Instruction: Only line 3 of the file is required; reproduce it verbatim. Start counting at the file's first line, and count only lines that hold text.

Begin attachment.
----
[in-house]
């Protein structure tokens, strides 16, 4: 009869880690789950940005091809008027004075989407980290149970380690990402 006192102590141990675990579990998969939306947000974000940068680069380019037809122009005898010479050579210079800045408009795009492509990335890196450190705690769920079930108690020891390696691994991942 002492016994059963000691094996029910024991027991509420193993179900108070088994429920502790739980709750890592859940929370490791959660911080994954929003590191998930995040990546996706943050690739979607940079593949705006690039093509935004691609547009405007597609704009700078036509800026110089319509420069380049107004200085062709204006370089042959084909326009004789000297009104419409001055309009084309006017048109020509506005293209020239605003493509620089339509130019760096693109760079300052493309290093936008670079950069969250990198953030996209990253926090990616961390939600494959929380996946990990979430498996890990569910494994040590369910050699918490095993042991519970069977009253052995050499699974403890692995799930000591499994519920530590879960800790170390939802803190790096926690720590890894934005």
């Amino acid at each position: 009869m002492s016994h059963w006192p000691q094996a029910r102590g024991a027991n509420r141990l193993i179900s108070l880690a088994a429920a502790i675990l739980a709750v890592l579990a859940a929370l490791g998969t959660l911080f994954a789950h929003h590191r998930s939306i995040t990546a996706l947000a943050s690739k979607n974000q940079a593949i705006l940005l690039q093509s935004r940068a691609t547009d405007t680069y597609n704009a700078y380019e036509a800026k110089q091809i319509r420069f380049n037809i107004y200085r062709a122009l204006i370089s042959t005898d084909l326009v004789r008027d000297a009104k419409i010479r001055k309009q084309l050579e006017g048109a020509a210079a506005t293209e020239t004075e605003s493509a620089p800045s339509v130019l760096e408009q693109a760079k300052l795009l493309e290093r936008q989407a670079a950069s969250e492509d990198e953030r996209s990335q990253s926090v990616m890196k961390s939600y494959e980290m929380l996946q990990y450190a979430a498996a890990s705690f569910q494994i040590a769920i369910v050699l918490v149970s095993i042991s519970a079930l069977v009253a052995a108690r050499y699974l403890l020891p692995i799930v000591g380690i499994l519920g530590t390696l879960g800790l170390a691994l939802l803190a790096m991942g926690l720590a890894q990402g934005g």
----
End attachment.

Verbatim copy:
């Amino acid at each position: 009869m002492s016994h059963w006192p000691q094996a029910r102590g024991a027991n509420r141990l193993i179900s108070l880690a088994a429920a502790i675990l739980a709750v890592l579990a859940a929370l490791g998969t959660l911080f994954a789950h929003h590191r998930s939306i995040t990546a996706l947000a943050s690739k979607n974000q940079a593949i705006l940005l690039q093509s935004r940068a691609t547009d405007t680069y597609n704009a700078y380019e036509a800026k110089q091809i319509r420069f380049n037809i107004y200085r062709a122009l204006i370089s042959t005898d084909l326009v004789r008027d000297a009104k419409i010479r001055k309009q084309l050579e006017g048109a020509a210079a506005t293209e020239t004075e605003s493509a620089p800045s339509v130019l760096e408009q693109a760079k300052l795009l493309e290093r936008q989407a670079a950069s969250e492509d990198e953030r996209s990335q990253s926090v990616m890196k961390s939600y494959e980290m929380l996946q990990y450190a979430a498996a890990s705690f569910q494994i040590a769920i369910v050699l918490v149970s095993i042991s519970a079930l069977v009253a052995a108690r050499y699974l403890l020891p692995i799930v000591g380690i499994l519920g530590t390696l879960g800790l170390a691994l939802l803190a790096m991942g926690l720590a890894q990402g934005g």